It has been opined by some that indigenous knowledge and “western agricultural science are both general and specific, theoretical and practical”, and that both “are context-specific, value-laden, and influenced by social relations of power” (Scoones and Thompson, 1994). Kloppenburg (1991), considers “local knowledge” as having “derived from the direct experience of a labour process which is itself shaped and delimited by the distinctive characteristics of a particular place with a unique social and physical environment”.  Many other scholars also describe indigenous knowledge as being closely connected to particular ecological systems and sites (IDS Workshop 1989; Clarks 1994; Sikana 1994).

Browder (1995) maintains that because indigenous knowledge systems are “spatially and culturally pluralistic, polymorphic, and polychronous” while scientific knowledge “seeks convergence, progression, homogeneity, and universality”. “Indigenous knowledge obviates subject/object dichotomies that permeate western scientific rationalism” by reflecting “a cosmology in which the human self is embedded in community and nature”.

Browder (1995) writes on the finiteness of knowledge for some indigenous societies, in which knowledge has a divine origin, while modern science seems infinite, each particular piece of knowledge “born to be short-lived, awaiting to be disproved and replaced” by continuously expanding new knowledge. Howes and Chambers (1980) similarly consider the practitioners of academic science to be more open to “revolutionary change”, or the possibility of alternative paradigms, whereas indigenous knowledge is a closed system characterised by a lack of awareness that there may be alternative worldviews. They also consider indigenous knowledge to be more exclusively reliant on “intuition” and evidence directly available to the senses, whereas “the scientific mode of thought is characterised by a greater ability to break down data presented to the senses and to reassemble it in different ways”.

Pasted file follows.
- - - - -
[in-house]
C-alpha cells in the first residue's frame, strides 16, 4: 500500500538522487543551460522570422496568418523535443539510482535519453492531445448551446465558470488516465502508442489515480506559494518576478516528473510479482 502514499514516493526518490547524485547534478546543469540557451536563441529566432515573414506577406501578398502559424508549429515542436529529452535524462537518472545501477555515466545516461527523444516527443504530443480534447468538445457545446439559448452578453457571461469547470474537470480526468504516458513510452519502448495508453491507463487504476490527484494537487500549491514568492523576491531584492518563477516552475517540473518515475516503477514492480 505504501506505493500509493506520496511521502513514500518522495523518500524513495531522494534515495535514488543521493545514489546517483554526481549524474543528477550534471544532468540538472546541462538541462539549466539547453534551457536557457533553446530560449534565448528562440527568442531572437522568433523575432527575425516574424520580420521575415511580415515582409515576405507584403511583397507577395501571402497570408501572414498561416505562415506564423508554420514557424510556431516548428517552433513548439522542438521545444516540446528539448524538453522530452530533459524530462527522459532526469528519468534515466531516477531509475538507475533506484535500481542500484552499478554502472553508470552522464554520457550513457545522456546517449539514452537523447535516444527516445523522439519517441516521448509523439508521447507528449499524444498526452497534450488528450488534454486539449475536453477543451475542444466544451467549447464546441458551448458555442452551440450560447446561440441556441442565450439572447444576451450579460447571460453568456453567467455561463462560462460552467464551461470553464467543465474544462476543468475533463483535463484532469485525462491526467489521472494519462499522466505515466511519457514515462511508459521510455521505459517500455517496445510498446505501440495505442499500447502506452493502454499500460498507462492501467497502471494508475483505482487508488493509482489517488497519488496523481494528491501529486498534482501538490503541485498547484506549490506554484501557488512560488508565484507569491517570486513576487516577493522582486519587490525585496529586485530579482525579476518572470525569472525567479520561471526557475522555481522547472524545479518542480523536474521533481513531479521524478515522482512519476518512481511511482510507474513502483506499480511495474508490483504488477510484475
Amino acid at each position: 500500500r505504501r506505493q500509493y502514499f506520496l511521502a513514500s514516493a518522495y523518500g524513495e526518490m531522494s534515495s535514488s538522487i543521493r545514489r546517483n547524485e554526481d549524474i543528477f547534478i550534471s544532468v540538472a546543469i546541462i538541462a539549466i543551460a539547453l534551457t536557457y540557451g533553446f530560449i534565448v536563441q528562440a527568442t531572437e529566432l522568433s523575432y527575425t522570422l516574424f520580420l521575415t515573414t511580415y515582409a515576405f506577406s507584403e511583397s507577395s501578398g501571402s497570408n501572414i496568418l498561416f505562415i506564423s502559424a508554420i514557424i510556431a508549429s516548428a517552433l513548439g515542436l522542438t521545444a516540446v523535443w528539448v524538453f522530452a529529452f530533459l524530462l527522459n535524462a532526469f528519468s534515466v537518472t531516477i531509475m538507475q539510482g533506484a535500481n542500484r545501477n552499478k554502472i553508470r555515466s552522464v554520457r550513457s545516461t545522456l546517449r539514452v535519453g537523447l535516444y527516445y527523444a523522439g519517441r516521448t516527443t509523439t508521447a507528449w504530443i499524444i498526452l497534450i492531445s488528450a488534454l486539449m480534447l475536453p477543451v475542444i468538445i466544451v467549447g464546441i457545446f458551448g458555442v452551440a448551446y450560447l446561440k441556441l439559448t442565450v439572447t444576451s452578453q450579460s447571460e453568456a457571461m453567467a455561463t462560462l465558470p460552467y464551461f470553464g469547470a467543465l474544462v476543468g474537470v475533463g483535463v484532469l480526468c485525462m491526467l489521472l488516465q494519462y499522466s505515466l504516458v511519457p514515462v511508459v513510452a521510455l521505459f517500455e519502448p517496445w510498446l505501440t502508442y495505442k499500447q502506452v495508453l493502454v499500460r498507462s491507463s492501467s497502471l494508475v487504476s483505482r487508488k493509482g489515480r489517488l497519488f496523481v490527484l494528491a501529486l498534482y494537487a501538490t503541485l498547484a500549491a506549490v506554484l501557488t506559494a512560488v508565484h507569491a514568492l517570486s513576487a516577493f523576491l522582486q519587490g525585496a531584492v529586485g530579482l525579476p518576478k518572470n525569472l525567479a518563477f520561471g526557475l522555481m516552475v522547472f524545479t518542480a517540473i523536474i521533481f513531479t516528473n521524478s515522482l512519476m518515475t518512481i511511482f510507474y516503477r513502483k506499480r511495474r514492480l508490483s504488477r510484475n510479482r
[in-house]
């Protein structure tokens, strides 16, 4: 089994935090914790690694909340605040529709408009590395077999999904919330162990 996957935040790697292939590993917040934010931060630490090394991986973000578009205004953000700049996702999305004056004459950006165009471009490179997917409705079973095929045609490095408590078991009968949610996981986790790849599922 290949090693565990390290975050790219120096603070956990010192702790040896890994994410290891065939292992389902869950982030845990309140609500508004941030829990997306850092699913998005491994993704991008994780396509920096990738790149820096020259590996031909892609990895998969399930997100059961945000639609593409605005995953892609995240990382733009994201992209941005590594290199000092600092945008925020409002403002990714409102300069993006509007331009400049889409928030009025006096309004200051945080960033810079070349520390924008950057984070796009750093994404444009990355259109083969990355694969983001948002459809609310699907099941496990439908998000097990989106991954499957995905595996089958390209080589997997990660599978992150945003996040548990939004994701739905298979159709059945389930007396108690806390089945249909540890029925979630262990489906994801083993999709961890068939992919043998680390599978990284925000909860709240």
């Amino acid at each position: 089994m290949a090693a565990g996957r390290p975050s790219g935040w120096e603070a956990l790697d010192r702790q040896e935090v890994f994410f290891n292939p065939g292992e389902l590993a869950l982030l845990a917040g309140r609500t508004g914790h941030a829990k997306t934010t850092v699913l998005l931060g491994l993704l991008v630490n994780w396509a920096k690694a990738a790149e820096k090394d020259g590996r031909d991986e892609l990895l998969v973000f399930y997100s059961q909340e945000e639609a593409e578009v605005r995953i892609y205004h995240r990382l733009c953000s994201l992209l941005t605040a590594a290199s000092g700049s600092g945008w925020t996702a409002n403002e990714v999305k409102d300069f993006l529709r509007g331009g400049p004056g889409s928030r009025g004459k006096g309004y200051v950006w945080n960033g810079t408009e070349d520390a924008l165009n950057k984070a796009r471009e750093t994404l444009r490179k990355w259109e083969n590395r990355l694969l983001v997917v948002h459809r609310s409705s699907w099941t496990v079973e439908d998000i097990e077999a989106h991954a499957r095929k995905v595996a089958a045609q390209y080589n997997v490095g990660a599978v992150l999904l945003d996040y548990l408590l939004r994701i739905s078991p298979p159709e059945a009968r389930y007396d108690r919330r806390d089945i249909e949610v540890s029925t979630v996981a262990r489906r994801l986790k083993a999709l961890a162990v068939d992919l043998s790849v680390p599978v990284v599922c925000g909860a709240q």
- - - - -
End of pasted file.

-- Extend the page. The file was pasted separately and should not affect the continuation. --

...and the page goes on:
These views are not necessarily always accepted and the contrary has been argued (See, for example, Brokensha, 1996; Haverkort, 1996; Kohler-Follefson, 1996). Main ground for this is the issue that development professionals and scientists working locally in reality ignore indigenous knowledge in favour of formal scientific knowledge. The only way to deal with the biases of these people, say these writers, is to work explicitly with such dichotomous thinking.

Integration of Indigenous Knowledge with formal Science